When Sunnyvale, Calif., began a major revitalization effort downtown, the typical architectural renderings just would not do. Instead, planners turned to three-dimensional simulation to showcase their ideas.
"The city of Sunnyvale prides itself on the high-tech industry," says urban planner Katrina Rice. "3-D modeling is very easy to understand, especially for people who aren't familiar with architecture."
Using software from San Jose, Calif.-based MultiGen-Paradigm, engineers created an eight-block model that includes a shopping center, a regional mall, office buildings, a pedestrian plaza and walkway, a new parking garage, the city's historic Murphy Street, and even an animated fountain and virtual people. The model also shows a refurbished Cal Train Station with train, bus and bicycle.
The cost of the simulation varies based on its sophistication and available data. Since Sunnyvale did not possess a lot of digitized data, the company had to shoot some aerial photographs of the city to insert in the simulation. The model was completed in less than two months.
The model has been shown to city officials as well as to residents, who are enthused about the downtown redevelopment, Rice says. The model has allowed stakeholders, such as city planners, residents, and potential downtown tenants, to evaluate the plans before construction begins. "It's really become a consensus-building tool," she says. During presentations, Rice was able to make design changes to the model to show different options for downtown elements.She also can change the view of the model from overhead to ground.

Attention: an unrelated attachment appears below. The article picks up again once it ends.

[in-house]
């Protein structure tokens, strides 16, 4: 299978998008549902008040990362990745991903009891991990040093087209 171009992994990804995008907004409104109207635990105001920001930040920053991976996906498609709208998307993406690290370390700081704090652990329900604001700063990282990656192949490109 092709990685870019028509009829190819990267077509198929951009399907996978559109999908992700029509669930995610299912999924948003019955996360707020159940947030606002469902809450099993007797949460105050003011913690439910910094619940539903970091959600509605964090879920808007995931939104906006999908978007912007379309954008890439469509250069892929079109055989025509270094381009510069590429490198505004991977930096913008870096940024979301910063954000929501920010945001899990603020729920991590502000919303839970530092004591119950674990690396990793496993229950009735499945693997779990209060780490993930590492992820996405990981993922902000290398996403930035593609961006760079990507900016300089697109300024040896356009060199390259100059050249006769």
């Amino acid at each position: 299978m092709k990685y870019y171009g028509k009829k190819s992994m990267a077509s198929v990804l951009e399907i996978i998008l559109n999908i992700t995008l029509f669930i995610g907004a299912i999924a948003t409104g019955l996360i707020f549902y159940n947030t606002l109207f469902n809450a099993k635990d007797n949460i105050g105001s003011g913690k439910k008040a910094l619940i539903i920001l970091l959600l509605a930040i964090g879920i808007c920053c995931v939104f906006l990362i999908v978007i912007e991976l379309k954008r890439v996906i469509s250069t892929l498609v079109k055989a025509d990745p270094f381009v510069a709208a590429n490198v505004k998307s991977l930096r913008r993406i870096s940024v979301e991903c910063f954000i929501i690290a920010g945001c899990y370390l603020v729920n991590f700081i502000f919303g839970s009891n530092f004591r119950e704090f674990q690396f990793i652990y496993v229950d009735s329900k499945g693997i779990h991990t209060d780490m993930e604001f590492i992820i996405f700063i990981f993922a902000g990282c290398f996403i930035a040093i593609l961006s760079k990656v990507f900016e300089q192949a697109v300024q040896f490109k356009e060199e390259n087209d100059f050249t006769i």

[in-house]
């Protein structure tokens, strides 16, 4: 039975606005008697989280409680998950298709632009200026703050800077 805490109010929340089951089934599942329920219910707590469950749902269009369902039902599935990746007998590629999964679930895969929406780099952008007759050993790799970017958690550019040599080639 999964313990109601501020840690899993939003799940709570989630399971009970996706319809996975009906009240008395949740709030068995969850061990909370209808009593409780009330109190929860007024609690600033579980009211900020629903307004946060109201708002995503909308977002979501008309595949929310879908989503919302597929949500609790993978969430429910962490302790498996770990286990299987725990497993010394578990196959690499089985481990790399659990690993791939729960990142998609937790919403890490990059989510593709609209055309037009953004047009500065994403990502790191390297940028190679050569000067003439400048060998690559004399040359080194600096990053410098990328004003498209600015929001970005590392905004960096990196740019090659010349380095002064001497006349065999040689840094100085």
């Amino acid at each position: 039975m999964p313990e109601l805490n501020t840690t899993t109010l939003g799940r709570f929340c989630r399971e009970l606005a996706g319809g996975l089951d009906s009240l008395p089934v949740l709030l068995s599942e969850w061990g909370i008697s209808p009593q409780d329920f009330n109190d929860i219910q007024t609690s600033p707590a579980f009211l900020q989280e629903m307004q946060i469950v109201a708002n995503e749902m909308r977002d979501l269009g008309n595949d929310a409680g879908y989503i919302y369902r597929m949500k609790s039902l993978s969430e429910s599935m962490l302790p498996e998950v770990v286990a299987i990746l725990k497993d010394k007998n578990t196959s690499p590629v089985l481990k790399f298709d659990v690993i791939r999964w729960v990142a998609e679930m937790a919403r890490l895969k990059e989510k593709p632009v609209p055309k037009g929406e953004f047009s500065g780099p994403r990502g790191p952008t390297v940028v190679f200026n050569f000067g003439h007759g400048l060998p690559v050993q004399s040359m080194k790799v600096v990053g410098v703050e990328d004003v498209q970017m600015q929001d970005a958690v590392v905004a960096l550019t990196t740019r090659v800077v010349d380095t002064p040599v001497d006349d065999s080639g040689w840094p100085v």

"We have a strong economic base and a huge residential component," Rice says. "Downtown needs to get going. With this tool, people can easily visualize the ideas we have to put life back into downtown."
Construction is scheduled to begin next spring. The train station is expected to be completed in late 2000.